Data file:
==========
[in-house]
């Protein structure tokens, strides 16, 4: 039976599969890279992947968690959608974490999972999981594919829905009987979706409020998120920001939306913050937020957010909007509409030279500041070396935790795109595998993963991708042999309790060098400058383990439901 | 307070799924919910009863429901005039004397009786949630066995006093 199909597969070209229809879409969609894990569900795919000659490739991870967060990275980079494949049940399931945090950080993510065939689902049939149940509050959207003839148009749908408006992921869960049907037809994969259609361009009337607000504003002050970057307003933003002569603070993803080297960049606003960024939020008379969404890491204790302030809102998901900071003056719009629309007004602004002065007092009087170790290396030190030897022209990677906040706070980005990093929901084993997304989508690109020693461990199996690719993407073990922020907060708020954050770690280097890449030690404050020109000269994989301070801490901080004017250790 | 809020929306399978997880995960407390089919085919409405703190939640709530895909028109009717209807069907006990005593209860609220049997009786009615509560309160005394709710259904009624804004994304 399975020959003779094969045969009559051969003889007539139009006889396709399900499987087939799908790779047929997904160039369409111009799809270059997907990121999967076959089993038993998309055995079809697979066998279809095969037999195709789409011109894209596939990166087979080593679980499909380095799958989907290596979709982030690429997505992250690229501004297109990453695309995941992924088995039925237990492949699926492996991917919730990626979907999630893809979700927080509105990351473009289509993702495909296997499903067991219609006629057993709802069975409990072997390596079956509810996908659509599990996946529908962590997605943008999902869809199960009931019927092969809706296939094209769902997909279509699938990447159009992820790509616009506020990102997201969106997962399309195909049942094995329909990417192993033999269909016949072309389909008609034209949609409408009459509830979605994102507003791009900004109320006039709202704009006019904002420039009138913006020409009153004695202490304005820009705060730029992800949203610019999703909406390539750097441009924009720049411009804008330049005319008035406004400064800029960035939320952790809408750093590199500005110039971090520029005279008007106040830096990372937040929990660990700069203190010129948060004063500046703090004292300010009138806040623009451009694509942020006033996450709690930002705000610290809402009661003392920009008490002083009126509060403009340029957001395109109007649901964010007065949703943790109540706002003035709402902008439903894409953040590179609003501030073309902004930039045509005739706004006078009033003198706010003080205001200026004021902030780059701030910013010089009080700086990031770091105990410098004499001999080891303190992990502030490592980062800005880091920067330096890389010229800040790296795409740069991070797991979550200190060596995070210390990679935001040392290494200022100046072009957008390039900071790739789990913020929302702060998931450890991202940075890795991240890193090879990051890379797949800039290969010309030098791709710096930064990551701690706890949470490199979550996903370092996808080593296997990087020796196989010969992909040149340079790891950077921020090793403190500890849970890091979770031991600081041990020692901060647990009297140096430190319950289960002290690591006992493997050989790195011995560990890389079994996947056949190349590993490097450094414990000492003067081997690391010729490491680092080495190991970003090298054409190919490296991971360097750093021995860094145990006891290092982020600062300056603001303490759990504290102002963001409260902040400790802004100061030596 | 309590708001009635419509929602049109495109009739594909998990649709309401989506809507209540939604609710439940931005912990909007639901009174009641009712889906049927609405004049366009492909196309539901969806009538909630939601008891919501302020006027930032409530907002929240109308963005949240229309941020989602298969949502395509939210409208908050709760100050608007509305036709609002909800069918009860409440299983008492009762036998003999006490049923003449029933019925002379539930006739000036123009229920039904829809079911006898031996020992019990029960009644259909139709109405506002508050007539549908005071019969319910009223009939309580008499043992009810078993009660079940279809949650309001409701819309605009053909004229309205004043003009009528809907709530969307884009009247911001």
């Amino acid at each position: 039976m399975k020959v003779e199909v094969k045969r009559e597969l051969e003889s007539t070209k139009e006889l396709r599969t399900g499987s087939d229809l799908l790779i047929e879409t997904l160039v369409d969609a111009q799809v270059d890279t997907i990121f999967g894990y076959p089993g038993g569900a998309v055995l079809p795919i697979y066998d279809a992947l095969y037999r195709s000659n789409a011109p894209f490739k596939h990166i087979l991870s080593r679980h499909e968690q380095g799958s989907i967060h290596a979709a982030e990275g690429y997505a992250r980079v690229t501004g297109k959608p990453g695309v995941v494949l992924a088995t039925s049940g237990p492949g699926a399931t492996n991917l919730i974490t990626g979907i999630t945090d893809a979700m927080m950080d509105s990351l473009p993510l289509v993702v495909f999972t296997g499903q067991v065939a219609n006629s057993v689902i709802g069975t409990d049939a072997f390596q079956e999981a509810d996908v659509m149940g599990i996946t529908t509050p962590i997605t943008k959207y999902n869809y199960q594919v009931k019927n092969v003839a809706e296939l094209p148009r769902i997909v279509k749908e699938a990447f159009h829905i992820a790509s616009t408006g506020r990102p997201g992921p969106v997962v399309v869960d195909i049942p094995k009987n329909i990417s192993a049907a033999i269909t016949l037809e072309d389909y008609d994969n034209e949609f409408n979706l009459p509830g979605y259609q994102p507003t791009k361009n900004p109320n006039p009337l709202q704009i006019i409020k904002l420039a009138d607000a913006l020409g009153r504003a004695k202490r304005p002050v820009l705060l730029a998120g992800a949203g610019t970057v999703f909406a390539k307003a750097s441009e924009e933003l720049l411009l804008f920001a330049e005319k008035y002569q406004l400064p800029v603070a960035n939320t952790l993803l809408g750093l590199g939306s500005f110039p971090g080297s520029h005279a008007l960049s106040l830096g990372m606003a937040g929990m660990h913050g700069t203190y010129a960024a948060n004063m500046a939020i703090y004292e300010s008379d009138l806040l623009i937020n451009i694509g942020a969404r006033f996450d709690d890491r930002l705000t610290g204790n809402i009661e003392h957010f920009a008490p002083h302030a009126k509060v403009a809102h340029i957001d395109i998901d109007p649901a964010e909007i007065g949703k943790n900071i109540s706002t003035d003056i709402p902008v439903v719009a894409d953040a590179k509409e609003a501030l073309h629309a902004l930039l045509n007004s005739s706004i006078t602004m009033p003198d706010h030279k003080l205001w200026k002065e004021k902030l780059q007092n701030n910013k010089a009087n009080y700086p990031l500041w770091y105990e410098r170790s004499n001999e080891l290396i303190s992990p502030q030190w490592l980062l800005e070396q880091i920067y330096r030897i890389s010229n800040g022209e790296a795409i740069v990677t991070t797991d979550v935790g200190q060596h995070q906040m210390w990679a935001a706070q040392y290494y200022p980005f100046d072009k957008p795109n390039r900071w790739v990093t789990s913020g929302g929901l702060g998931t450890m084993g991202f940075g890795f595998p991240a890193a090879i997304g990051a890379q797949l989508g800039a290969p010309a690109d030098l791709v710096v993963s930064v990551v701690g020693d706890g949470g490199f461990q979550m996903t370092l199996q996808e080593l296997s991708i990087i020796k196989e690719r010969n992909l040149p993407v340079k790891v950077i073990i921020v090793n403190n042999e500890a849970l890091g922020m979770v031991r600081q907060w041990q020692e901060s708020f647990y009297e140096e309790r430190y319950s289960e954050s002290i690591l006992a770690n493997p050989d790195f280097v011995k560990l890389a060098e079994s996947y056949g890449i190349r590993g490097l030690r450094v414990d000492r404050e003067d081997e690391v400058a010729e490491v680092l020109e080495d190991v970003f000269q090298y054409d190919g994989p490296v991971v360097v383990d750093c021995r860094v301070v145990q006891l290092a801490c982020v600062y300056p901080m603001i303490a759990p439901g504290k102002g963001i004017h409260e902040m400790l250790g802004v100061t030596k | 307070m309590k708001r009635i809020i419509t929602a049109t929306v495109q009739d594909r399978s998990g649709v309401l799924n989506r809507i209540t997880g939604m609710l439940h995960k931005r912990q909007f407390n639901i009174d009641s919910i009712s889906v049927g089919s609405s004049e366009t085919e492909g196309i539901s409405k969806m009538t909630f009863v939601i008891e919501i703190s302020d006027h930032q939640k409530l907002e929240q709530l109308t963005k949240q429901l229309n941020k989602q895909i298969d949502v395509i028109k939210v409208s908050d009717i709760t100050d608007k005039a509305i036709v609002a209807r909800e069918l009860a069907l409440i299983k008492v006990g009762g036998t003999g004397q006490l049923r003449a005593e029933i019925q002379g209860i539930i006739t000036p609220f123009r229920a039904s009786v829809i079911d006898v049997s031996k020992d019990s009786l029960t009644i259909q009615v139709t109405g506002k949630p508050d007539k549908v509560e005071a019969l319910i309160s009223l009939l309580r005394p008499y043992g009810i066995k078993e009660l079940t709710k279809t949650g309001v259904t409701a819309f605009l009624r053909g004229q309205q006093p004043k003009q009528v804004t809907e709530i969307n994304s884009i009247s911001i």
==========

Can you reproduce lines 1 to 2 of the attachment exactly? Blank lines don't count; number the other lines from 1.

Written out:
[in-house]
């Protein structure tokens, strides 16, 4: 039976599969890279992947968690959608974490999972999981594919829905009987979706409020998120920001939306913050937020957010909007509409030279500041070396935790795109595998993963991708042999309790060098400058383990439901 | 307070799924919910009863429901005039004397009786949630066995006093 199909597969070209229809879409969609894990569900795919000659490739991870967060990275980079494949049940399931945090950080993510065939689902049939149940509050959207003839148009749908408006992921869960049907037809994969259609361009009337607000504003002050970057307003933003002569603070993803080297960049606003960024939020008379969404890491204790302030809102998901900071003056719009629309007004602004002065007092009087170790290396030190030897022209990677906040706070980005990093929901084993997304989508690109020693461990199996690719993407073990922020907060708020954050770690280097890449030690404050020109000269994989301070801490901080004017250790 | 809020929306399978997880995960407390089919085919409405703190939640709530895909028109009717209807069907006990005593209860609220049997009786009615509560309160005394709710259904009624804004994304 399975020959003779094969045969009559051969003889007539139009006889396709399900499987087939799908790779047929997904160039369409111009799809270059997907990121999967076959089993038993998309055995079809697979066998279809095969037999195709789409011109894209596939990166087979080593679980499909380095799958989907290596979709982030690429997505992250690229501004297109990453695309995941992924088995039925237990492949699926492996991917919730990626979907999630893809979700927080509105990351473009289509993702495909296997499903067991219609006629057993709802069975409990072997390596079956509810996908659509599990996946529908962590997605943008999902869809199960009931019927092969809706296939094209769902997909279509699938990447159009992820790509616009506020990102997201969106997962399309195909049942094995329909990417192993033999269909016949072309389909008609034209949609409408009459509830979605994102507003791009900004109320006039709202704009006019904002420039009138913006020409009153004695202490304005820009705060730029992800949203610019999703909406390539750097441009924009720049411009804008330049005319008035406004400064800029960035939320952790809408750093590199500005110039971090520029005279008007106040830096990372937040929990660990700069203190010129948060004063500046703090004292300010009138806040623009451009694509942020006033996450709690930002705000610290809402009661003392920009008490002083009126509060403009340029957001395109109007649901964010007065949703943790109540706002003035709402902008439903894409953040590179609003501030073309902004930039045509005739706004006078009033003198706010003080205001200026004021902030780059701030910013010089009080700086990031770091105990410098004499001999080891303190992990502030490592980062800005880091920067330096890389010229800040790296795409740069991070797991979550200190060596995070210390990679935001040392290494200022100046072009957008390039900071790739789990913020929302702060998931450890991202940075890795991240890193090879990051890379797949800039290969010309030098791709710096930064990551701690706890949470490199979550996903370092996808080593296997990087020796196989010969992909040149340079790891950077921020090793403190500890849970890091979770031991600081041990020692901060647990009297140096430190319950289960002290690591006992493997050989790195011995560990890389079994996947056949190349590993490097450094414990000492003067081997690391010729490491680092080495190991970003090298054409190919490296991971360097750093021995860094145990006891290092982020600062300056603001303490759990504290102002963001409260902040400790802004100061030596 | 309590708001009635419509929602049109495109009739594909998990649709309401989506809507209540939604609710439940931005912990909007639901009174009641009712889906049927609405004049366009492909196309539901969806009538909630939601008891919501302020006027930032409530907002929240109308963005949240229309941020989602298969949502395509939210409208908050709760100050608007509305036709609002909800069918009860409440299983008492009762036998003999006490049923003449029933019925002379539930006739000036123009229920039904829809079911006898031996020992019990029960009644259909139709109405506002508050007539549908005071019969319910009223009939309580008499043992009810078993009660079940279809949650309001409701819309605009053909004229309205004043003009009528809907709530969307884009009247911001």